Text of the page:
japanese man, japanese woman, train, travel japan


10. Remember cash

Japan is still a bit far behind regarding VISA and electronic payment cards in general. It's gradually becoming easier to pay with credit cards in most big cities, but if you're in the country side, inaka, cash is still necessary. 

Even if I've had my pockets full of cash during some trips, which I don't recommend, it's a good idea to have cash. You can take out money near a konbini at the machines at for example 7-Eleven, so it's a good idea to take out a bit of money when you're there. Your bank often requires around 4-5 USD (in Danish banks) every time you take out money.

If you want to bring cash from home, you can order Japanese yen in your bank. In Denmark, it often takes one or two weeks for most banks to get the money. So remember to place your order a while before the trip.

japanese restaurant, food


11. Japanese manners

I could write a book about this topic, because in Japan politeness and maintaining harmony is highly valued. In public, one doesn't show ones true feelings but maintain the facade (mostly). This has to do with the strong Japanese team spirit and the importance of unity.

In the following there are a few things about good manners in Japan and how to be considerate when traveling in Japan:

  • Don't eat and drink while walking
  • Take off your shoes at the genkan (entrance area of a house)
  • Take your rubbish with you (there aren't many public bins in Japan)
  • Don't be loud and try not to speak on your phone while riding trains
  • Don't tip at restaurants and bars (it's impolite)
  • Don't put your chopsticks into the bowl (this is done at funeral ceremonies in Japan)
  • Don't let your chopsticks touch other people's chopsticks or other plates than your own, when sharing food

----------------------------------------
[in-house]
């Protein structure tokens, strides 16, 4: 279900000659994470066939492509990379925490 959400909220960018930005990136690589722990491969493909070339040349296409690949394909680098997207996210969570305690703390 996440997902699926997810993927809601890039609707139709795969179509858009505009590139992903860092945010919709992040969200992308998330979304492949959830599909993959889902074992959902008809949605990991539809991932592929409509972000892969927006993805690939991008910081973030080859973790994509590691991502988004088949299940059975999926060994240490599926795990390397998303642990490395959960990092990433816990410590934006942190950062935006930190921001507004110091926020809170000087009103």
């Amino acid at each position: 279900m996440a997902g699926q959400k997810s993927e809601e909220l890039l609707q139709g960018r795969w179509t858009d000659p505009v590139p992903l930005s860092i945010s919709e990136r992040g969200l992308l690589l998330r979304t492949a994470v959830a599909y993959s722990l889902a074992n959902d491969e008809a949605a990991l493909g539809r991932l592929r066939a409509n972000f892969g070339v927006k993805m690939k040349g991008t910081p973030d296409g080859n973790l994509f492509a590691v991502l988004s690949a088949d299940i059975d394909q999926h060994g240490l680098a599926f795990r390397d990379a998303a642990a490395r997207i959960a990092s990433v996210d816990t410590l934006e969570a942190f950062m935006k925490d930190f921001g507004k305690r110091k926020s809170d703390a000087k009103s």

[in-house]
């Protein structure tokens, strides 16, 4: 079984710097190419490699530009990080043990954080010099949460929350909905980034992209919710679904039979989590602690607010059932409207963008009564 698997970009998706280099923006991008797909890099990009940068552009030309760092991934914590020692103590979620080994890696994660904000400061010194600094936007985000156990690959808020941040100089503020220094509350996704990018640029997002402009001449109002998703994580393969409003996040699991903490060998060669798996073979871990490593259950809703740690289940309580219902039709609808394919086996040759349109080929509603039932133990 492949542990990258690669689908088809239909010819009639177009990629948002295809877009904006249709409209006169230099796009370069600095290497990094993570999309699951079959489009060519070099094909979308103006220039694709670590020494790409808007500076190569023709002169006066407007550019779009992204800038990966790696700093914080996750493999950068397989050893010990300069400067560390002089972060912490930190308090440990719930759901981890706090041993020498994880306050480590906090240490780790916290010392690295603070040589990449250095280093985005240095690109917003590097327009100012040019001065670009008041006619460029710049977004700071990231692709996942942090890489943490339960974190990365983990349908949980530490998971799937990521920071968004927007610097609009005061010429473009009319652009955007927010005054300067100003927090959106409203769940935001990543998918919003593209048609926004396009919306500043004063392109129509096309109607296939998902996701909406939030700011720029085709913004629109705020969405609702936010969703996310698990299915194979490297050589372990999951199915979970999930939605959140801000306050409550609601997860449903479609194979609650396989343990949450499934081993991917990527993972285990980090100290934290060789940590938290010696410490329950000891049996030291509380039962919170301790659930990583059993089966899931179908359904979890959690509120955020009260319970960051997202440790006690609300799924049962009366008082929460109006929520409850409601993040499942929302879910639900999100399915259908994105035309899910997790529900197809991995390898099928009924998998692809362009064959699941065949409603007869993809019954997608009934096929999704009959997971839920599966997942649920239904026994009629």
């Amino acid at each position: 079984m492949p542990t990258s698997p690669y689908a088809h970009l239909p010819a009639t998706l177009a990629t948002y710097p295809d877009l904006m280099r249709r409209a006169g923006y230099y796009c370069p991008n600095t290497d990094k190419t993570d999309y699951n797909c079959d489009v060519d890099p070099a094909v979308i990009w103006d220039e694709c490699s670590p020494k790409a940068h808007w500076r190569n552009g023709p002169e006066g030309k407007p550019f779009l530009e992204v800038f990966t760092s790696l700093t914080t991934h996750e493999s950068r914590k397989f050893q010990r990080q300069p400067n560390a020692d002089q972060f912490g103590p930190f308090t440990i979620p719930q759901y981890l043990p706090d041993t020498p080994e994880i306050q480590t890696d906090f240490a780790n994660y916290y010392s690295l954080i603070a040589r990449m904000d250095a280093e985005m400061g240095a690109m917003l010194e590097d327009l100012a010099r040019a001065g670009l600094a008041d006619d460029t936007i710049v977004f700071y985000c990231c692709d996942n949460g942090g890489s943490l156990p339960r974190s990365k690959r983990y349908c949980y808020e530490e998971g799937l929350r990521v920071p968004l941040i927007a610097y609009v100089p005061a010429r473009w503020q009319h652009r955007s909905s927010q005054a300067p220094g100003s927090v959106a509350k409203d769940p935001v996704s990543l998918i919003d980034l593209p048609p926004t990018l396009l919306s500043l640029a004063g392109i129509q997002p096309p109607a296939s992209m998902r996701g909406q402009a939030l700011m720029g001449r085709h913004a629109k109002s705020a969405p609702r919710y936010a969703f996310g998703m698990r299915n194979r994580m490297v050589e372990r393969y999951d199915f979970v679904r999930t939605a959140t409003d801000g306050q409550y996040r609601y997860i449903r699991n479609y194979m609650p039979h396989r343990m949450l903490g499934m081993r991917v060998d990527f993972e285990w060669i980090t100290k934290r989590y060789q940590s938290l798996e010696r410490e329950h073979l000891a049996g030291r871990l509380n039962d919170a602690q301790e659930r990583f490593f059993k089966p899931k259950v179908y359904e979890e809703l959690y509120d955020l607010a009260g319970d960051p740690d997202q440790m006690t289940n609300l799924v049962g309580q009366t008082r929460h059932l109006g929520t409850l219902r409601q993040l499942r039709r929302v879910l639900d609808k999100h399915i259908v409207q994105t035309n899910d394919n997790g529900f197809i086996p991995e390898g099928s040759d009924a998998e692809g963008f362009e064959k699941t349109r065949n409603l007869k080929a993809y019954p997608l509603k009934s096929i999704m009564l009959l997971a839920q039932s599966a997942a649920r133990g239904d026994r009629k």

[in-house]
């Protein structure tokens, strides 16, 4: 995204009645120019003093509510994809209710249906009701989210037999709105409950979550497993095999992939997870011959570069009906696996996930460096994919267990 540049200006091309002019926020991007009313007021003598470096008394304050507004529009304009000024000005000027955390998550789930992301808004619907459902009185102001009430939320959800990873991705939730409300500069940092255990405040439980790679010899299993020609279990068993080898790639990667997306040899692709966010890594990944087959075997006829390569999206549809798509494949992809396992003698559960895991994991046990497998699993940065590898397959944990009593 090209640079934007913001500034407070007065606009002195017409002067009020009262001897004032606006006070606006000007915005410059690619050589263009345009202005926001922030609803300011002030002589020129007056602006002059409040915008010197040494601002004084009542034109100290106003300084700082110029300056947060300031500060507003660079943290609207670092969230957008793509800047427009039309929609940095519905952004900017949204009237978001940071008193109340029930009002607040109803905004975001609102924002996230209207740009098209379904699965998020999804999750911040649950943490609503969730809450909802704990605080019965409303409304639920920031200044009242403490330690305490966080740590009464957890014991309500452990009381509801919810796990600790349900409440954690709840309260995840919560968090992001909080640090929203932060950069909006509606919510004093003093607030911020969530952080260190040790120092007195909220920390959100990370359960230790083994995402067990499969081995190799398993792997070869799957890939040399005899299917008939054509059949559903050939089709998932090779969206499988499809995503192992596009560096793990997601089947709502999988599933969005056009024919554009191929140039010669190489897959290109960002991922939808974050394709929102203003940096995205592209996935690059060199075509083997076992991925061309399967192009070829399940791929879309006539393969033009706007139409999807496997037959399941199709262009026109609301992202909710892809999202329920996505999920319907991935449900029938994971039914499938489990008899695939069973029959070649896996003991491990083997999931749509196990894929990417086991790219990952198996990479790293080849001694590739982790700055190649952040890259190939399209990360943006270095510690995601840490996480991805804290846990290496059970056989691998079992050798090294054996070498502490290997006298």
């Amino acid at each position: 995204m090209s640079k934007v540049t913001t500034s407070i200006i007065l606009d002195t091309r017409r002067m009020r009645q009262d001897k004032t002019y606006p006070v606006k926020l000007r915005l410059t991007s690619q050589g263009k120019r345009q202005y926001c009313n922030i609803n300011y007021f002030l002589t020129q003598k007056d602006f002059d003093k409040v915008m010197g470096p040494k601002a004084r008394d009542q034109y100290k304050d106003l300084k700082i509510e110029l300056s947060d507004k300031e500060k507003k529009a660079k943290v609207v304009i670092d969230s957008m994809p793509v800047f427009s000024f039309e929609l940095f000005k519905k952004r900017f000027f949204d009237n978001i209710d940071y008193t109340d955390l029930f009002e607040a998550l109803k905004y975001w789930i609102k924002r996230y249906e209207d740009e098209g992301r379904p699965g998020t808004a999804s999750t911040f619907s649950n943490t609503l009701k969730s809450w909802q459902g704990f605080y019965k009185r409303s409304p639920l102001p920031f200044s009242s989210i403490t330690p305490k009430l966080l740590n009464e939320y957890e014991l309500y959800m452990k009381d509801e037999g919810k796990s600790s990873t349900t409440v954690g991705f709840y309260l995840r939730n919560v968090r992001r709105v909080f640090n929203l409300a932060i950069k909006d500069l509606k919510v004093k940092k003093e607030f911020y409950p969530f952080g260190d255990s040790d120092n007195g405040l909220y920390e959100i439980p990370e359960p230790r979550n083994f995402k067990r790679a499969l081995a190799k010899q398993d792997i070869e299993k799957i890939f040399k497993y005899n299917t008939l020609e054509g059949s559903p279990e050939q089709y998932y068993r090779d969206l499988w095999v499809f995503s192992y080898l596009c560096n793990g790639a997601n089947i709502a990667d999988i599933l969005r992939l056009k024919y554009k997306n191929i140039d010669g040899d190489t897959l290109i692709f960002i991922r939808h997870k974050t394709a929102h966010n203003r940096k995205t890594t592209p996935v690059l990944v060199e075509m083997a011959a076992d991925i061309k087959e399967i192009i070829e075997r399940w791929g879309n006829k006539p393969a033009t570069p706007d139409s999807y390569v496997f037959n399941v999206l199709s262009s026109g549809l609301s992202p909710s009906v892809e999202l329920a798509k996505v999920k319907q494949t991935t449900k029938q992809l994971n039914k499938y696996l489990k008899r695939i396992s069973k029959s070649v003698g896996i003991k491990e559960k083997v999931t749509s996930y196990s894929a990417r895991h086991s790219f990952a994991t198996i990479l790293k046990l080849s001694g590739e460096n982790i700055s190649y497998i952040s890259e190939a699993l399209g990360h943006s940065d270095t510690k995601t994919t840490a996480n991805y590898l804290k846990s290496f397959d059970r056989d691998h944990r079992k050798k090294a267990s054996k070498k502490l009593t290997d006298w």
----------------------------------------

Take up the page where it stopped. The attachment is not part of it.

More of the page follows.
• Don't rub chopsticks against each other
  • Don't blow your nose in public, but if you have to do something about it, it is best to cough or sniff
  • Use a face mask, if you have a cold (we're all getting very used to this one)

If you forget to follow one of these rules, many Japanese will not say too much about it, because you're not Japanese. So don't worry if you make a mistake. Just try your best :-)

12. Japanese phrases

Last but not least, I have a few phrases that are good to know. The Japanese will appreciate it immensely, if you know a bit of Japanese, and they will tell you that you are practically fluent in Japanese, if you know these ;-)

  • Konnichi wa: Good day
  • Konban wa: Good evening
  • Oyasumi nasai: Good night
  • Arigatō: Thank you
  • Sumi masen: Sorry or excuse me
  • Onegai shimasu: Please
  • Hai and iie: Yes and no


There you go! You're ready for a trip to wonderful Japan. We hope you will have an amazing trip, and don't forget to leave some room for souvenirs in your suitcase. Perhaps you'll find beautiful ceramics or ukiyoe prints in different regions of Japan. 

It's a good idea to bring some Danish souvenirs like snacks to give to helpful Japanese people or friends. In Japan there's a gift giving culture where snacks or simple souvenirs are given to colleagues, friends and family after a trip abroad or to other Japanese prefectures. Anyone will love a bag of candy, but be careful with liquorish - most Japanese don't like this one ;-)

If you have any questions or comment, feel free to write it in the comment section. Mata ne!

Related: The ultimate guide to Tōkyō.

Merete Vangsgaard